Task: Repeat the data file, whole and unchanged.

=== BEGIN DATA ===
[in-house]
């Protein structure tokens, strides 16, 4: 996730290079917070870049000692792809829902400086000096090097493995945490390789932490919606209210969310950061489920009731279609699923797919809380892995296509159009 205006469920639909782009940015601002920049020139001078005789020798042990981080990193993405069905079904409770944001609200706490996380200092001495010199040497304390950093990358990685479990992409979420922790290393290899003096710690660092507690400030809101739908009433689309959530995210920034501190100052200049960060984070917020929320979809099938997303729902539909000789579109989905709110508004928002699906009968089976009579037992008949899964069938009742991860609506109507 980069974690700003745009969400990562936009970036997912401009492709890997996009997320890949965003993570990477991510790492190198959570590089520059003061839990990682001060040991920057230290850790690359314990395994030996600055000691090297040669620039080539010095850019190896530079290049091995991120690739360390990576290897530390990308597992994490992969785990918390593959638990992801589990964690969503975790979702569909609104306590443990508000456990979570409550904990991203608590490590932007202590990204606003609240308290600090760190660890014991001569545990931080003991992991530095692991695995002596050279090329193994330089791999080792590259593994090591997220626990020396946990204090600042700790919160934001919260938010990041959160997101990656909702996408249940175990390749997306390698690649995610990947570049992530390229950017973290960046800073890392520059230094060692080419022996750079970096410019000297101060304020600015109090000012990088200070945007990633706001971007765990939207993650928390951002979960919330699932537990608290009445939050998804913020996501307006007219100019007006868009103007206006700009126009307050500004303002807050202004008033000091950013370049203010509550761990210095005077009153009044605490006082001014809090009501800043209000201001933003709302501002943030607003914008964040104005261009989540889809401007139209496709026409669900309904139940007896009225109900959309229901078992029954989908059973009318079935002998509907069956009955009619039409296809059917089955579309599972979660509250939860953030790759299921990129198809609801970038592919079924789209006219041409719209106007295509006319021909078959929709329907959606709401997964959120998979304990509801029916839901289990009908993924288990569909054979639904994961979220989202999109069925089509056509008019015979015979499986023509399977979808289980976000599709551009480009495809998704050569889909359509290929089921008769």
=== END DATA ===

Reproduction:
[in-house]
């Protein structure tokens, strides 16, 4: 996730290079917070870049000692792809829902400086000096090097493995945490390789932490919606209210969310950061489920009731279609699923797919809380892995296509159009 205006469920639909782009940015601002920049020139001078005789020798042990981080990193993405069905079904409770944001609200706490996380200092001495010199040497304390950093990358990685479990992409979420922790290393290899003096710690660092507690400030809101739908009433689309959530995210920034501190100052200049960060984070917020929320979809099938997303729902539909000789579109989905709110508004928002699906009968089976009579037992008949899964069938009742991860609506109507 980069974690700003745009969400990562936009970036997912401009492709890997996009997320890949965003993570990477991510790492190198959570590089520059003061839990990682001060040991920057230290850790690359314990395994030996600055000691090297040669620039080539010095850019190896530079290049091995991120690739360390990576290897530390990308597992994490992969785990918390593959638990992801589990964690969503975790979702569909609104306590443990508000456990979570409550904990991203608590490590932007202590990204606003609240308290600090760190660890014991001569545990931080003991992991530095692991695995002596050279090329193994330089791999080792590259593994090591997220626990020396946990204090600042700790919160934001919260938010990041959160997101990656909702996408249940175990390749997306390698690649995610990947570049992530390229950017973290960046800073890392520059230094060692080419022996750079970096410019000297101060304020600015109090000012990088200070945007990633706001971007765990939207993650928390951002979960919330699932537990608290009445939050998804913020996501307006007219100019007006868009103007206006700009126009307050500004303002807050202004008033000091950013370049203010509550761990210095005077009153009044605490006082001014809090009501800043209000201001933003709302501002943030607003914008964040104005261009989540889809401007139209496709026409669900309904139940007896009225109900959309229901078992029954989908059973009318079935002998509907069956009955009619039409296809059917089955579309599972979660509250939860953030790759299921990129198809609801970038592919079924789209006219041409719209106007295509006319021909078959929709329907959606709401997964959120998979304990509801029916839901289990009908993924288990569909054979639904994961979220989202999109069925089509056509008019015979015979499986023509399977979808289980976000599709551009480009495809998704050569889909359509290929089921008769």